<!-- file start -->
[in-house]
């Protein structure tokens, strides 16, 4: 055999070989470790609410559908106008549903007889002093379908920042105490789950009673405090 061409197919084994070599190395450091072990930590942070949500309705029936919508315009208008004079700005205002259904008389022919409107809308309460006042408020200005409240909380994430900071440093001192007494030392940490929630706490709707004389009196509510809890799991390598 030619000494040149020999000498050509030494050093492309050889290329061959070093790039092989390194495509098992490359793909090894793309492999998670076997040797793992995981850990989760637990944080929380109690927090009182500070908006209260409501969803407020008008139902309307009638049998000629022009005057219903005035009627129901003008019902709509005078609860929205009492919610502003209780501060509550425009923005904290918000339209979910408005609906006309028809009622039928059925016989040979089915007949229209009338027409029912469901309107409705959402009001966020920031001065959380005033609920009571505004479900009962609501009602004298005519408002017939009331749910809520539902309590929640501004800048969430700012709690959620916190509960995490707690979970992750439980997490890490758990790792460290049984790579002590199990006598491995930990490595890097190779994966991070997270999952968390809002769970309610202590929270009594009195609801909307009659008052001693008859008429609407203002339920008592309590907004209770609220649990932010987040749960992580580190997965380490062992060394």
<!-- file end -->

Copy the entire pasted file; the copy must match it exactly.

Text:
[in-house]
């Protein structure tokens, strides 16, 4: 055999070989470790609410559908106008549903007889002093379908920042105490789950009673405090 061409197919084994070599190395450091072990930590942070949500309705029936919508315009208008004079700005205002259904008389022919409107809308309460006042408020200005409240909380994430900071440093001192007494030392940490929630706490709707004389009196509510809890799991390598 030619000494040149020999000498050509030494050093492309050889290329061959070093790039092989390194495509098992490359793909090894793309492999998670076997040797793992995981850990989760637990944080929380109690927090009182500070908006209260409501969803407020008008139902309307009638049998000629022009005057219903005035009627129901003008019902709509005078609860929205009492919610502003209780501060509550425009923005904290918000339209979910408005609906006309028809009622039928059925016989040979089915007949229209009338027409029912469901309107409705959402009001966020920031001065959380005033609920009571505004479900009962609501009602004298005519408002017939009331749910809520539902309590929640501004800048969430700012709690959620916190509960995490707690979970992750439980997490890490758990790792460290049984790579002590199990006598491995930990490595890097190779994966991070997270999952968390809002769970309610202590929270009594009195609801909307009659008052001693008859008429609407203002339920008592309590907004209770609220649990932010987040749960992580580190997965380490062992060394």